by Charles Gant
source: London Evening Standard
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America’s biggest teen drama has produced an unlikely heart-throb, especially among grown women in the UK. Charles Gant meets Joshua Jackson, a.k.a Pacey from Dawson’s Creek.
Modesty comes naturally to Joshua Jackson, but even so, there’s a glint in his eye that acknowledges his relish at being Top Boy on Dawson’s Creek. Which is no small feet: the smart-talking teen series is a giant hit, both in the US and in Europe. Not only is it cult viewing among the teenage audience for which is was created: it’s essential Sunday-morning hangover fare for twenty and thirty-something’s who follow the ridiculously convoluted love-lives of the cast. Grown woman (and men) have been known to cry at the gnarlier plot twists and love-tugs.
His rival co-star, James Van Der Beek – the eponymous Dawson – is saddled with bad hair, a big forehead and a character whose simpering earnestness is, after 82 episodes beginning to grate. But Jackson’s sexy, regular-bloke Pacey is one we all love – in this country at least.
“That’s what they tell me” beams Jackson, sitting in the Met Bar. “It must mean I’m doing something right”.
But how does James feel about this turn of events? “I haven’t asked him. That would be kind of awkward. ‘So James, Pacey’s the most popular character on the show in Europe…'”
Jackson was born 23 years ago in Vancouver, but spent the early years of his life in the upscale hippy Los Angeles suburb of Topanga Canyon. The collapse of his parents’ marriage saw him arrive back in Vancouver, aged nine, with his casting-director mother and younger sister. A recurring role in ice-hockey movie franchise The Mighty Ducks failed to make him much of a star outside Canada, until fate intervened with Dawson’s Creek. Then came the post-Scream explosion of teen movies: Cruel Intentions, Urban Legend, Scream 2, Gossip and Skulls all conveniently arrived to assist the career of the likeable lad.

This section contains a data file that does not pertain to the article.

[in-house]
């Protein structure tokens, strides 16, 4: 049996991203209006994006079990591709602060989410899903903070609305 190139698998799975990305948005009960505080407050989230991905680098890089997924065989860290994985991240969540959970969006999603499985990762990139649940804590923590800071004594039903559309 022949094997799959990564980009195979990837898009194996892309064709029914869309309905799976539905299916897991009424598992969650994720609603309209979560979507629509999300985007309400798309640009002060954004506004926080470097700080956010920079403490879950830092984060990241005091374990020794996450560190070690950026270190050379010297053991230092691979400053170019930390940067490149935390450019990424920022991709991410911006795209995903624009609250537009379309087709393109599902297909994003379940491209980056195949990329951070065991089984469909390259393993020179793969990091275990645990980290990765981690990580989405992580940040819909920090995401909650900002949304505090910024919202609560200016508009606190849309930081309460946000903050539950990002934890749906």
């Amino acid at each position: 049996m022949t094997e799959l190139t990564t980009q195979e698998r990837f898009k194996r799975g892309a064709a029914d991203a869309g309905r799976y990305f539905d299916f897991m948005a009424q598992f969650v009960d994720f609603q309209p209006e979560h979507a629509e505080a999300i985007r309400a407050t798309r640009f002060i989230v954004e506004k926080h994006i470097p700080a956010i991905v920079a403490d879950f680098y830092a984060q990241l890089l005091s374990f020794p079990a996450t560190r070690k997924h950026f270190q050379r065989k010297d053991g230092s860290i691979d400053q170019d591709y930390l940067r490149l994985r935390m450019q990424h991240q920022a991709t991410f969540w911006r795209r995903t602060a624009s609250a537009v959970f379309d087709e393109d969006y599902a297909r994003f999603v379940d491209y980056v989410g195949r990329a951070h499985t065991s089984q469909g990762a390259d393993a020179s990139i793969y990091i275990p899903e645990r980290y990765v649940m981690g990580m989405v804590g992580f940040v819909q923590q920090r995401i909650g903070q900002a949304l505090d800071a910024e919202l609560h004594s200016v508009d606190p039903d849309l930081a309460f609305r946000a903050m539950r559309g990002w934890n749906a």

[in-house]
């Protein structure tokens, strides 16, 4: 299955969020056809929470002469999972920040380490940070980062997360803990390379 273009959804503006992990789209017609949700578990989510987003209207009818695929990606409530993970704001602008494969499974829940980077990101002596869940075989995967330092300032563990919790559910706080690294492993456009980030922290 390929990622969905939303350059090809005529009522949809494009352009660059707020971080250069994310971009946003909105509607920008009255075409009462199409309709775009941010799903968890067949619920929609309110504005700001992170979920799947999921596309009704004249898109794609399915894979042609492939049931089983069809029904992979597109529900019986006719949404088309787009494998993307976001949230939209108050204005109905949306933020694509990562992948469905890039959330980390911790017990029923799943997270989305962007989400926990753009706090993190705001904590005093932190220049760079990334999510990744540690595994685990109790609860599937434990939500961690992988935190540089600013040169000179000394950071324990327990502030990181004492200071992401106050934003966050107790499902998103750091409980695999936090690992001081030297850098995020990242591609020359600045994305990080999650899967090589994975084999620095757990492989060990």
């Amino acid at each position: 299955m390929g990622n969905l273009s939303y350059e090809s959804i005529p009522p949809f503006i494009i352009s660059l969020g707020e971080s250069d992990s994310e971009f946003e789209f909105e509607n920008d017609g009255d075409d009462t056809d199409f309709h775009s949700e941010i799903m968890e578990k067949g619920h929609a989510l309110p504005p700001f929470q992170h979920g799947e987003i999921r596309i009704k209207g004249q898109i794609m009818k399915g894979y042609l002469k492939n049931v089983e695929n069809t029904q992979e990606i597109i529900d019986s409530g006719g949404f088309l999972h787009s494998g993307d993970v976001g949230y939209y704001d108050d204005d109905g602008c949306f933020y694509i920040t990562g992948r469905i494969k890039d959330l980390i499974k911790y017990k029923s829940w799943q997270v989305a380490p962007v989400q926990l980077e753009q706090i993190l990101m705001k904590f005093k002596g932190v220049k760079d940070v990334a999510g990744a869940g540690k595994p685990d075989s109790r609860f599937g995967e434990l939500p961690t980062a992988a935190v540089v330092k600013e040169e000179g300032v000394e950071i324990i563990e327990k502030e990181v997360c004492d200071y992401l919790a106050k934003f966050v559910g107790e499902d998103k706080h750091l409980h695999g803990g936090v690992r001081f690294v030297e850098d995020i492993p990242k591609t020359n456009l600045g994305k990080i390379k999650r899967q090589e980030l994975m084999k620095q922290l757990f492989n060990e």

Today, he acknowledges that Dawson’s is a Catch-22 as far as his movie career goes. On the one hand, his TV stardom makes him castable for film roles; on the on the other, the fact that he shoots solidly from July to April severely limits his availability.
Many TV actors do quirky, independent movies to counter their squeaky-clean image and boost their credibility, but Jackson scoffs at the idea of “edgy for edgy’s sake” – a position that curiously puts him in the same camp as the one major star with whom he is most often compared: Tom Hanks. “It was (Dawson’s Creek creator) Kevin Williamson who started that whole (Hanks comparison) thing,” he says evenly.
But Williamson has a point. Some actors you just can’t help rooting for. And Hollywood so desperately needs likeable, empathetic screen presences.
Jackson graciously accepts the compliment – “I’m not going to argue the point,” he says with a sly grin – and explains that he’s drawn to stories with “redemption”. “I don’t mind trying my hand at darker fare, but I need to feel cleansed at some point. I like laughing when I’m at work; I like falling in love with the girl. Maybe I’m just a big softie.”
In London, he’s been hanging out with his British Gossip co-star Lena Headey and her actor boyfriend Jason Flemyng. “Josh is a contradiction. He’s older than his age, but he’s still a kid,” Lena tells me. On the one hand, a private jet would shuttle him back and forth between the sets of Gossip and Dawson’s Creek; on the other, “he wears the same T-shirt for seven weeks”. He’s “a real sweetheart” and “will try anything”.
It’s fair to say that Jackson remains unaffected by what must, by now, be serious wealth; he spent last summer backpacking through Europe. “We had a fabulous time – it was so much fun. Four guys, just trekking around.” A couple of days after this interview, he’s off to Greece to go island hopping. He’s unfazed by the prospect of being approached by fans – after all, he will be unshaved, scruffy and not particularly recognizable.
A couple of years ago, he complained that his fan mail had yet to reach the “panties and photo’s” stage, but that has now been corrected. “I haven’t seen any letters from prisoners, but I know Katie gets some freaky letters”.
Ah, Katie. The lovely, talented Katie Holmes, Dawson’s Creek Joey. Josh and Katie famously enjoyed an onset romance which echoed their on-screen one, and then infuriated the world by barely acknowledging it, let alone talking about it. Today, after shameless probing, I get him to concede that, “It affected every part of our relationship. We were in love. It was a good thing and it’s over now. It’s water under the bridge, but it’s still a cherished part of my life.”
Famous and discreet: what a winning combination.